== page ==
• “[M]ore new [] voucher (high school) recipients come from families making more than $150,000 a year than families making less than $120,000 a year;”

  • “There are more new vouchers flowing to subsidize private high school students whose families make as much as $250,000 a year (or MORE!) than there are flowing to subsidize private high school students whose families make less than 1/2 that much”

  • “An astounding $1.3 million of your tax dollars went to subsidize the private school tuitions of families who make more than $250,000 a year!”

  • “On the regular EdChoice voucher…, $242 million of the $272 million sent out to subsidize private school tuition went to families in the highest income brackets.”

  • “That’s nearly $9 out of every $10 going to subsidize private school tuitions through regular EdChoice went to subsidize families who could already afford to send their kids to private schools.”

And these trends are also seeing a dramatic racial skew in terms of who is benefiting from universal vouchers:

  • “Of the 32,236 new applications for EdChoice Expansion (which used to be called the “income- based” voucher, but isn’t anymore for all practical purposes (SEE BELOW)), a stunning 28,238 went to White students — nearly 9 in 10”

  • Of the 44,839 new vouchers issued this year in all 5 [voucher] program, 33,874 went to White students — about 3 of every 4.

Finally, of those small percentage students that did use a voucher to actually switch from public to private, the data has been clear that their scores actually fell precipitously. They are being subsidized to go to worse schools!

4) The Even Bigger Picture

Now, of course, this is just Ohio data.

But if you’re not from Ohio, don’t let that comfort you for even a moment.

As Laboratories of Autocracy always do, countless states are following the exact same disastrous course Ohio is.

Some are even ahead of Ohio in this explosion (ie. Arizona), some are just getting underway.

2023 was actually the year that the universalization of vouchers spread like wildfire across America. As ProPublica wrote a few months ago: “vouchers have expanded to become available to most or all children in 10 states: Arkansas, Arizona, Florida, Indiana, Iowa, North Carolina, Ohio, Oklahoma, Utah and West Virginia.”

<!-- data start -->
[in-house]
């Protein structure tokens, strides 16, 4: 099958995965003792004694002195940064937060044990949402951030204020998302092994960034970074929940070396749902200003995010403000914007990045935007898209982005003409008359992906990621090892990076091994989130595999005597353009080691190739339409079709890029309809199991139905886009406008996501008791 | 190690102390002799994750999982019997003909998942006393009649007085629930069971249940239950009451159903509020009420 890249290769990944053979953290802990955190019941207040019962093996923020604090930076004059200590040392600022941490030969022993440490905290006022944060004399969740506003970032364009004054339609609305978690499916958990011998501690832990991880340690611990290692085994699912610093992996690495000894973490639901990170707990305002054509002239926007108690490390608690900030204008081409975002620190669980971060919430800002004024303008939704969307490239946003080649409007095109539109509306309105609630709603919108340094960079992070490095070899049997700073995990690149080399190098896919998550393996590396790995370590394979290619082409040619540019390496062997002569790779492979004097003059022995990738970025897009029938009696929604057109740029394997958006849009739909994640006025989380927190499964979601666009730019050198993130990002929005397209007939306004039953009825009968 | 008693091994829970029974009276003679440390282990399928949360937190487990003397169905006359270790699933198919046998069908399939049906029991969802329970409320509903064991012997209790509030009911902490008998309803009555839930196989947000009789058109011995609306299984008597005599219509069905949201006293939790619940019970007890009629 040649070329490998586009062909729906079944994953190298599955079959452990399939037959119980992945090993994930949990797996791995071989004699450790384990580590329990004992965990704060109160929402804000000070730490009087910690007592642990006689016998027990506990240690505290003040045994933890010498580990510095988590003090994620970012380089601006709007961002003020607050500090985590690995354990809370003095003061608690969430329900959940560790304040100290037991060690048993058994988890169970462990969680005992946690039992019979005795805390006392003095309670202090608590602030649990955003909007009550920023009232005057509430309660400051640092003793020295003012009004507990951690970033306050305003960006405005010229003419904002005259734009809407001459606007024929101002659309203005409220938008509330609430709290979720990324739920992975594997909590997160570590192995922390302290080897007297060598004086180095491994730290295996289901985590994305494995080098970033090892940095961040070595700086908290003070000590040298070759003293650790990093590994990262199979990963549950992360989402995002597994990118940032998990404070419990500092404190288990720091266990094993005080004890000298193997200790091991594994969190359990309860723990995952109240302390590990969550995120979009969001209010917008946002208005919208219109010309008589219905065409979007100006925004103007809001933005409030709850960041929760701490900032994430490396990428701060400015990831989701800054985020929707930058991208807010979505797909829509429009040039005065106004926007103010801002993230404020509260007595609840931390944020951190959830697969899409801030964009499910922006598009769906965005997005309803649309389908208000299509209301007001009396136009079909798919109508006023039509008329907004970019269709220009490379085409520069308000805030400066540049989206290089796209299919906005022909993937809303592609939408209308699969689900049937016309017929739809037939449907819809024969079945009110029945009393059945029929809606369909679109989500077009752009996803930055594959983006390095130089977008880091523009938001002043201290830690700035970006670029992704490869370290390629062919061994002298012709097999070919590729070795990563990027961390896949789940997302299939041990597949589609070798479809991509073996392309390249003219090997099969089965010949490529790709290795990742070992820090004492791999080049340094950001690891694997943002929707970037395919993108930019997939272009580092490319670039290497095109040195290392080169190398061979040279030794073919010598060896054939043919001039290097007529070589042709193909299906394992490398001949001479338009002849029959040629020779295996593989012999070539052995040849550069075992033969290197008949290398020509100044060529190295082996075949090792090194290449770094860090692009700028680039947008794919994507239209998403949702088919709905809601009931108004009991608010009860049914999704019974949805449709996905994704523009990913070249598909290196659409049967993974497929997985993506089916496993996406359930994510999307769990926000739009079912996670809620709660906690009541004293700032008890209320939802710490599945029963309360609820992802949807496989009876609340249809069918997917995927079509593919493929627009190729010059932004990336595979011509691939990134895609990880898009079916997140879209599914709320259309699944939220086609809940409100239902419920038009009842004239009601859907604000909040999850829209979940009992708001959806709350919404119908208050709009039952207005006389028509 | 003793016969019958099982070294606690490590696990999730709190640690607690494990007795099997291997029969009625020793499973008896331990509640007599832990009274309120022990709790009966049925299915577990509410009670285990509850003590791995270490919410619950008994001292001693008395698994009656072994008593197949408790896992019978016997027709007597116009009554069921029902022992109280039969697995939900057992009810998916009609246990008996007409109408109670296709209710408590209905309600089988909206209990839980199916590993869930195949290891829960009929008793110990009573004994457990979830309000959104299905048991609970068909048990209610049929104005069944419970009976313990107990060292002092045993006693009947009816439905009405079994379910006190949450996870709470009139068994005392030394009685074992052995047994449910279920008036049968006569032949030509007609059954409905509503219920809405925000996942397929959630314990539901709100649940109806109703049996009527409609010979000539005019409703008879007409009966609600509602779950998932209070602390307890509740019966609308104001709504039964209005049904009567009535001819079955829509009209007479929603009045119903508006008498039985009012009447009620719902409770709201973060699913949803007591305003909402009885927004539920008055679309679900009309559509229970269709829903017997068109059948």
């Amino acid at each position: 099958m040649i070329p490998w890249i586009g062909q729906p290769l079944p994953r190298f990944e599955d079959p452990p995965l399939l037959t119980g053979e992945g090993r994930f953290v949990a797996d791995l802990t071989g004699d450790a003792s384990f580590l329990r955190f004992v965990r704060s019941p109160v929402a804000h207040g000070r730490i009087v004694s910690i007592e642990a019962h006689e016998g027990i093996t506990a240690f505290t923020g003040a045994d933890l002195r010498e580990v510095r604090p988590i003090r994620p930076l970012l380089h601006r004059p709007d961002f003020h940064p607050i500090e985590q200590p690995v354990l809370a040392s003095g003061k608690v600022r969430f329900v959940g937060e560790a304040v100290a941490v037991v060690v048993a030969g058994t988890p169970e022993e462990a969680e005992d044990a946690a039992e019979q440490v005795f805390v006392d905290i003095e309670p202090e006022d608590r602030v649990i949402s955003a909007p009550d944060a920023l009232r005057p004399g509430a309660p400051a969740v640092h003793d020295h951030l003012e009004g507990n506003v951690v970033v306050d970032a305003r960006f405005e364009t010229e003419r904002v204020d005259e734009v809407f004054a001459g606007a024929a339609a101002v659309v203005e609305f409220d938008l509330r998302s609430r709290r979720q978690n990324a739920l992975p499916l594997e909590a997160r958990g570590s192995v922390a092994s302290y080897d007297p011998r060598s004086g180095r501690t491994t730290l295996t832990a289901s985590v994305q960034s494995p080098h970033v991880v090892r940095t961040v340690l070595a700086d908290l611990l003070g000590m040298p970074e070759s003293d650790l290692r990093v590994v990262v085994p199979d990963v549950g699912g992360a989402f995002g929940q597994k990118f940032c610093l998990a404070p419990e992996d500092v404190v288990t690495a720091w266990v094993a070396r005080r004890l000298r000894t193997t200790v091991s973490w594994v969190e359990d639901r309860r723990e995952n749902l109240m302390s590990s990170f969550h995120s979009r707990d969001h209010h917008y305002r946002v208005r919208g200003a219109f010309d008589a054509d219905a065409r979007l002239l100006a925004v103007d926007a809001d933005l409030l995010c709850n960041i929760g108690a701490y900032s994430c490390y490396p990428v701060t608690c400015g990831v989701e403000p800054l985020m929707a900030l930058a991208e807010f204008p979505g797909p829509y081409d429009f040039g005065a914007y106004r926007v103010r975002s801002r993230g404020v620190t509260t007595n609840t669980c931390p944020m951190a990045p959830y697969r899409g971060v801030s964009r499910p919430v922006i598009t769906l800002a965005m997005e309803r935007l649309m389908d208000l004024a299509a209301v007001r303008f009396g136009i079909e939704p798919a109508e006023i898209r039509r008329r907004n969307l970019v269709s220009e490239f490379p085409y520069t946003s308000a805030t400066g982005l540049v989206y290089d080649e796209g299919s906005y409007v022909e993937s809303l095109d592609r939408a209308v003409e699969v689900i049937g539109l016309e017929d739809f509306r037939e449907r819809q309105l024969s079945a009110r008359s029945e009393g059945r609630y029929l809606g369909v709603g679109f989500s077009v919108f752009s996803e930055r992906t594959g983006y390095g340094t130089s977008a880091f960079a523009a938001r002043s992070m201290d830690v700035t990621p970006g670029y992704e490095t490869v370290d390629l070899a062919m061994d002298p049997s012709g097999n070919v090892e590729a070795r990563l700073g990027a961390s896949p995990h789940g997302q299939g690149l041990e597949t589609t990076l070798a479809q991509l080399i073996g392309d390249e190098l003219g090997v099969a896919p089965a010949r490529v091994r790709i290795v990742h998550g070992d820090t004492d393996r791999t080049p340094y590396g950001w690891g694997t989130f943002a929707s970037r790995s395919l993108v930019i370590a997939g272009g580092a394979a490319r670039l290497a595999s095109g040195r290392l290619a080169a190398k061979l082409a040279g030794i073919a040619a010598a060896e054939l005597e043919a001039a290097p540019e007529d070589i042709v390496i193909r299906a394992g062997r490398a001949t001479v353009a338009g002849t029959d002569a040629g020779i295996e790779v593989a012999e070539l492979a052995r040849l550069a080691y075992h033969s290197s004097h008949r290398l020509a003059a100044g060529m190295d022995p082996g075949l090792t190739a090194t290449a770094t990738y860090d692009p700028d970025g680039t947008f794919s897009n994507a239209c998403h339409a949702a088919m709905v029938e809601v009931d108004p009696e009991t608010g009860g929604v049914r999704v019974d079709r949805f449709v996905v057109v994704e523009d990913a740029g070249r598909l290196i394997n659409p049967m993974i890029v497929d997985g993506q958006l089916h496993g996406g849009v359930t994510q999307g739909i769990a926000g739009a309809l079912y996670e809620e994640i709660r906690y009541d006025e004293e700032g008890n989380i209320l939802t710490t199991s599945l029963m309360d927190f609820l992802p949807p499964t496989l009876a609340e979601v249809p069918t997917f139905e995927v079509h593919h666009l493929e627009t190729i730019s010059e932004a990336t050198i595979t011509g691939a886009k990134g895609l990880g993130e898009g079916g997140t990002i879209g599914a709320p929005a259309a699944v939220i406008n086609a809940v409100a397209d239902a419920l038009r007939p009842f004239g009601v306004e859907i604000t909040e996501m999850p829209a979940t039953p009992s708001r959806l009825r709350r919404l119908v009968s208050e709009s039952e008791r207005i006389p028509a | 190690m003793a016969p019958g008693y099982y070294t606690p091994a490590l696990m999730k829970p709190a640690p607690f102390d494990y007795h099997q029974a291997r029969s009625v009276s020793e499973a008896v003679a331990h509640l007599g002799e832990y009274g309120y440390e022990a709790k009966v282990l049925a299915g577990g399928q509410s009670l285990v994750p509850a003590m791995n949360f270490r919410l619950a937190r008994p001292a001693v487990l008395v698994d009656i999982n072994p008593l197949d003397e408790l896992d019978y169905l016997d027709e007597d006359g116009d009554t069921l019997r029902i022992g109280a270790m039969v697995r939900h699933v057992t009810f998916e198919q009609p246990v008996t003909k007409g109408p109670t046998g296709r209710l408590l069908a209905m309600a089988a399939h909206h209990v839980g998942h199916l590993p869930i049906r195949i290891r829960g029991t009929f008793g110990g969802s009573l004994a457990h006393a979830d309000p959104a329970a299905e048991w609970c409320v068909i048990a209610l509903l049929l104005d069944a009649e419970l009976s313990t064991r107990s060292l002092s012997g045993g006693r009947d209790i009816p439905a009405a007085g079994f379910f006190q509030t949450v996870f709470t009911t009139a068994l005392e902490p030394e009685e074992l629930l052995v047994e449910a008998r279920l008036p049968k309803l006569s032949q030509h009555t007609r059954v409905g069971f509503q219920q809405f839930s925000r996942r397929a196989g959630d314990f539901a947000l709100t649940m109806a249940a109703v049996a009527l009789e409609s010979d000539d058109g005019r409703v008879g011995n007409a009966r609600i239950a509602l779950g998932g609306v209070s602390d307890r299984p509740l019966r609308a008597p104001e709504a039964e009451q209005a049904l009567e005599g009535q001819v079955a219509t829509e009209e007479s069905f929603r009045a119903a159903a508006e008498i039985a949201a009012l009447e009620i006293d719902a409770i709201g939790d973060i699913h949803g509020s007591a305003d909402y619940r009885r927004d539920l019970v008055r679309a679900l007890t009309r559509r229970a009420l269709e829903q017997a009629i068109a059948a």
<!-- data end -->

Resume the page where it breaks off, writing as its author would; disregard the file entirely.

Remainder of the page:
And have no doubt, these “policies” will generate the exact same results in all these states. It’s all the very logical and inevitable conclusion of removing all restrictions to vouchers.

This is not a bug. It is the core feature.

5) Finally, Some Exposure

One of the only rays of hope amid this bleak data is where it came from: journalists.

As advocates have cried out for years, often ignored, it’s clear that mainstream journalists are starting to see what an enormous issue this has become.

So big, Cleveland.Com featured this story on the top of the front page when it first came out. Good!

Then they wrote an editorial, decrying the problem:

“[L]acking conscious, targeted efforts to make sure low-income Ohioans in poor-performing schools primarily benefited, Ohio’s EdChoice expansion as implemented was not the school-choice program Statehouse leaders promised.

The data suggest instead it became just a big taxpayer subsidy for those students already in private schools.

That should outrage every Ohio taxpayer -- and every parent of students in struggling districts who were supposed to benefit.”

The Editorial Board then called on “Ohio’s legislature, to be true to its stated school-choice motive, [to] rewrite the rules to guarantee that this money goes to children in underperforming schools, possibly relying on state report cards to set the standard.”

But while I laud the criticism and the much-needed attention, there’s only one problem with this final plea.

The corrupt and gerrymandered Ohio legislature IS being true to its actual goals. It is achieving exactly what is is intending. Many of them say as much directly. Those who back them (Devos, etc.) say they same.

So of course they’re not going to rewrite the rules. The rules (ie, non-rules) are accomplishing their clear intent.

They will not stop doing this until we expose what is happening to voters across the state—who should indeed be outraged while they pay for it all—and we vote out the officeholders so hell bent on destroying the basic public education system of the State of Ohio. And the other states.

They’re going for broke.

But the people are on our side.

Which means that fighting back politically is the only answer.

Please — share this so EVERYONE knows!!!

Share

6 Comments
Pepperspectives
Saving Democracy
Saving Democracy: A User’s Guide